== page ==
SAID's 99 Psalms are poems of praise and lament, of questioning and wondering. In the tradition of the Hebrew psalmist, they find their voice in exile, in this case one that is both existential and geographical. His decision to...
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SAID's 99 Psalms are poems of praise and lament, of questioning and wondering. In the tradition of the Hebrew psalmist, they find their voice in exile, in this case one that is both existential and geographical. His decision to include 99 in this collection recalls the ancient Muslim tradition that ascribes 99 names to Allah, though the "lord" whom this psalmist addresses is not bounded by this or any other religious tradition. As psalms that turn to the "lord" with a lover's vulnerability, they avoid every trace of sentimentality. Rather, they seek to open us to the mystery of human life, warning us of the difficulties we face in our attempts to live peaceably together in the midst of our differences.
"These are prayers for passionate seekers and confounded believers alike, Muslim, Jewish or Christian. Taut-lined cries to God evoke the Hebrew psalms, yet their voice is from our world - speaking fiercely to what our current world forces upon us: the pierced and anguished heart in exile, wrestling Jacob-like with God while taking human flesh seriously to call our religious clichés into account. I know of no other prayer collection that propels us to such intimacy with the absence and presence of God."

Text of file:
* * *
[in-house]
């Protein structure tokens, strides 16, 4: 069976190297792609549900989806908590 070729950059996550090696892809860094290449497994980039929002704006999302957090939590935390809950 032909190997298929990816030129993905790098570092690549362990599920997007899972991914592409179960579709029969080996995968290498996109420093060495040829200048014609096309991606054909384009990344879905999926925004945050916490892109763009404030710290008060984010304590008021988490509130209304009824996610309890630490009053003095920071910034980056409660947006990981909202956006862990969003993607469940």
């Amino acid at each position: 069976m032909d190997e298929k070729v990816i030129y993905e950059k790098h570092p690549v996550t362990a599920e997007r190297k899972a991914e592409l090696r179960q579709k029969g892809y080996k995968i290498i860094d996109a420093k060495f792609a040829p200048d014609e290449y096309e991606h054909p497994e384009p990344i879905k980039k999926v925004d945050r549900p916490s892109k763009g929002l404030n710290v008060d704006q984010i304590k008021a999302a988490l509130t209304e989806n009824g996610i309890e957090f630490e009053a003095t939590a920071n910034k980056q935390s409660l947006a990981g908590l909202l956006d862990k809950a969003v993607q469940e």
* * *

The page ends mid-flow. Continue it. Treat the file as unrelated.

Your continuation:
--Don E. Saliers, Wm. R. Cannon Distinguished Professor of Theology and Worship, Emory University
The life of Kurban Said is shrouded in mystery--a story as exotic and elusive as his writings. Lev Naussimbaum (alias Essad Bey alias Kurban Said) was, it is believed, born in Baku in 1905, the son of a German governess and a Jewish businessman. He died in Positano, Italy, in 1942.